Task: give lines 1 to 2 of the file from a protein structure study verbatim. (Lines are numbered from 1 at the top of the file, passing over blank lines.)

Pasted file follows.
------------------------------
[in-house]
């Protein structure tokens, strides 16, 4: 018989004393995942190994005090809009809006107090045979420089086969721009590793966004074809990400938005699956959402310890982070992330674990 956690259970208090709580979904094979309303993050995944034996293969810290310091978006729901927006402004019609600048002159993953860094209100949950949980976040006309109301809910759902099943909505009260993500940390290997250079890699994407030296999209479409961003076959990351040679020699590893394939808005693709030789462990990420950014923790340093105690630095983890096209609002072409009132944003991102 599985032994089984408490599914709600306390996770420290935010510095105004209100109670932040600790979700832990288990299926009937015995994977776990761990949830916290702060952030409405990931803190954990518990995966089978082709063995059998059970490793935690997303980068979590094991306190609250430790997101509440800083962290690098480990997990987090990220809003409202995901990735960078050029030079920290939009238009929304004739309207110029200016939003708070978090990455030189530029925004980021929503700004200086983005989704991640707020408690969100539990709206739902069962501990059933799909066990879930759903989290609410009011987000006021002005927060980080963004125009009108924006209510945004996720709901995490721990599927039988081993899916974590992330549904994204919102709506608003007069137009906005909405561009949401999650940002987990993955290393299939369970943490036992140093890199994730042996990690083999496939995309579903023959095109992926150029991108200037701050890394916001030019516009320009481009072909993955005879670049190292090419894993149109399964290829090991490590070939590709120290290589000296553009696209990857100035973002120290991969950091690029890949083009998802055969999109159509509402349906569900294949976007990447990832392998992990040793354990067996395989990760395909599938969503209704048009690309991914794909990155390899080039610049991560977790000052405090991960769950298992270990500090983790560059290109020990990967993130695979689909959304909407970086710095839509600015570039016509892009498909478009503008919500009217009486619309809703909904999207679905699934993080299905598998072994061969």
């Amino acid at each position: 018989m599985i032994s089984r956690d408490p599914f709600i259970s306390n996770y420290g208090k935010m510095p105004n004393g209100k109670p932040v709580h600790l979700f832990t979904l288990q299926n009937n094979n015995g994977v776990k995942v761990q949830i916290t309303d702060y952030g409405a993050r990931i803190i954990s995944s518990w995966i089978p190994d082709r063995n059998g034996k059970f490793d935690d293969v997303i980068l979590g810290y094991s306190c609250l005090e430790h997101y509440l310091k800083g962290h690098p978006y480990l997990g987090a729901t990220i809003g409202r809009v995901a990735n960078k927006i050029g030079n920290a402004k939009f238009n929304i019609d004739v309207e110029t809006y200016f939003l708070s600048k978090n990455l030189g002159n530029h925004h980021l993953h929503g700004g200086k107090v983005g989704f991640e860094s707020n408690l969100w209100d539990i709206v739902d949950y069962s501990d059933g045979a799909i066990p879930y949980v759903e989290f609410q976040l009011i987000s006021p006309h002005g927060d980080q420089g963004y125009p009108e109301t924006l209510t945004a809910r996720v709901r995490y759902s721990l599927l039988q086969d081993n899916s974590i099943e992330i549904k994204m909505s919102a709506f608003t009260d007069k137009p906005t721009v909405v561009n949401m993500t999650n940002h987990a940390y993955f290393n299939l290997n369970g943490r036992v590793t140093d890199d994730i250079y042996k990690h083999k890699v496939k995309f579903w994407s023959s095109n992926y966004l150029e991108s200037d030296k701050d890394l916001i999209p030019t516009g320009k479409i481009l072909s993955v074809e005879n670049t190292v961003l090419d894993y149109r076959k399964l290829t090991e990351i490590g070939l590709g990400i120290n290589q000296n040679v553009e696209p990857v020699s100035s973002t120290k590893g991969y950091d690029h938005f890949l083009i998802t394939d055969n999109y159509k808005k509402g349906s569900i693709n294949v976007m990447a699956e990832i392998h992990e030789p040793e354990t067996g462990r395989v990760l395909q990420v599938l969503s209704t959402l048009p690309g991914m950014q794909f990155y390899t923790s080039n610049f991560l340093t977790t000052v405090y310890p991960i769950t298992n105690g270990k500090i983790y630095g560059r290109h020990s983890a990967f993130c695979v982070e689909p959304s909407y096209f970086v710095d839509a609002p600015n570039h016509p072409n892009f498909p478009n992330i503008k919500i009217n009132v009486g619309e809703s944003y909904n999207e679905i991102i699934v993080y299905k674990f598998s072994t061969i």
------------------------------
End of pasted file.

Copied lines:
[in-house]
């Protein structure tokens, strides 16, 4: 018989004393995942190994005090809009809006107090045979420089086969721009590793966004074809990400938005699956959402310890982070992330674990 956690259970208090709580979904094979309303993050995944034996293969810290310091978006729901927006402004019609600048002159993953860094209100949950949980976040006309109301809910759902099943909505009260993500940390290997250079890699994407030296999209479409961003076959990351040679020699590893394939808005693709030789462990990420950014923790340093105690630095983890096209609002072409009132944003991102 599985032994089984408490599914709600306390996770420290935010510095105004209100109670932040600790979700832990288990299926009937015995994977776990761990949830916290702060952030409405990931803190954990518990995966089978082709063995059998059970490793935690997303980068979590094991306190609250430790997101509440800083962290690098480990997990987090990220809003409202995901990735960078050029030079920290939009238009929304004739309207110029200016939003708070978090990455030189530029925004980021929503700004200086983005989704991640707020408690969100539990709206739902069962501990059933799909066990879930759903989290609410009011987000006021002005927060980080963004125009009108924006209510945004996720709901995490721990599927039988081993899916974590992330549904994204919102709506608003007069137009906005909405561009949401999650940002987990993955290393299939369970943490036992140093890199994730042996990690083999496939995309579903023959095109992926150029991108200037701050890394916001030019516009320009481009072909993955005879670049190292090419894993149109399964290829090991490590070939590709120290290589000296553009696209990857100035973002120290991969950091690029890949083009998802055969999109159509509402349906569900294949976007990447990832392998992990040793354990067996395989990760395909599938969503209704048009690309991914794909990155390899080039610049991560977790000052405090991960769950298992270990500090983790560059290109020990990967993130695979689909959304909407970086710095839509600015570039016509892009498909478009503008919500009217009486619309809703909904999207679905699934993080299905598998072994061969």